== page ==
Public Services: Health
Gaashamo was the only community visited with a public health facility: a clinic comprising a consultation room, examination room and store-room/pharmacy. The clinic functions basically as an OPD, managed by a senior nurse (and acting District Medical Officer) Mahamed Mahdi Hassan, since no doctor is in attendance. The nurse and his auxiliaries, 16 in total, are not paid, though they are theoretically to receive remuneration from the regional government.
Diagnosis and treatment of complaints is of unknown reliability, however discussions with the head nurse and extracts from the register suggest that the most common diseases are:
2. Diarrhoeal diseases
Other: skin diseases, TB, pneumonia, scabies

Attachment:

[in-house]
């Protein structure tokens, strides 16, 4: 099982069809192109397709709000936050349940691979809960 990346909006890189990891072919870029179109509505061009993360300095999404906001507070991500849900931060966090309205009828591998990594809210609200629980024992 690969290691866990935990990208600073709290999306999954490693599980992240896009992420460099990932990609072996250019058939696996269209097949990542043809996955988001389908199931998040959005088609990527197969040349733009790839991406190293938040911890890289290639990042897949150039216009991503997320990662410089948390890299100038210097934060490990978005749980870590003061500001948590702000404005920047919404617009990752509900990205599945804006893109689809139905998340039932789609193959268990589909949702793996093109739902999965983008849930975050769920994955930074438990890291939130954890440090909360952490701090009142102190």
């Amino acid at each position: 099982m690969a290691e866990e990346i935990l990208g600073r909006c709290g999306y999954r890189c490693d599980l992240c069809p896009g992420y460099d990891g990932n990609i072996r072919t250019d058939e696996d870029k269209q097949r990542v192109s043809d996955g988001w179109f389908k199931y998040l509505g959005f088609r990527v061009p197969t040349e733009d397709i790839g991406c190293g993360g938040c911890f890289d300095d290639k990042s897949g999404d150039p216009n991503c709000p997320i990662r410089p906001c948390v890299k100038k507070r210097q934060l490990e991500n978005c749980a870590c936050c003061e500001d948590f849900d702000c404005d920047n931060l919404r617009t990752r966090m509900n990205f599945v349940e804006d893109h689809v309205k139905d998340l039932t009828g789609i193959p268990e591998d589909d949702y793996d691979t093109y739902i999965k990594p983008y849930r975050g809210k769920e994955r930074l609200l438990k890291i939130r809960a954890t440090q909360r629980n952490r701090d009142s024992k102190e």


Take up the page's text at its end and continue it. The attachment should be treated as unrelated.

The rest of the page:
With the exception of Hepatitis among the top five, this report appears largely consistent with health profiles of communities throughout Somalia. The appearance of measles so high on the list may reflect the near-total lack of vaccination reported to us among children under 5 years.
Resources for the clinic come from a variety of sources: most of the medicines in the pharmacy were said to have come from Buro, suggesting that they come from MSF and UNICEF stores there (confirmed by a glimpse at the labels). The head nurse told us he also purchases medicines occasionally in Dhagaxbuur for resale through the clinic in Gaashamo; the proceeds go to the purchase of more drugs. One cold box, empty, was said to date from Mengistus regime. A variety of surgical instruments and an examination table were also in evidence.
Beyond Gaashamo, larger villages seem to depend on private pharmacies whose competence in matters medical probably varies widely.
Public Services: Education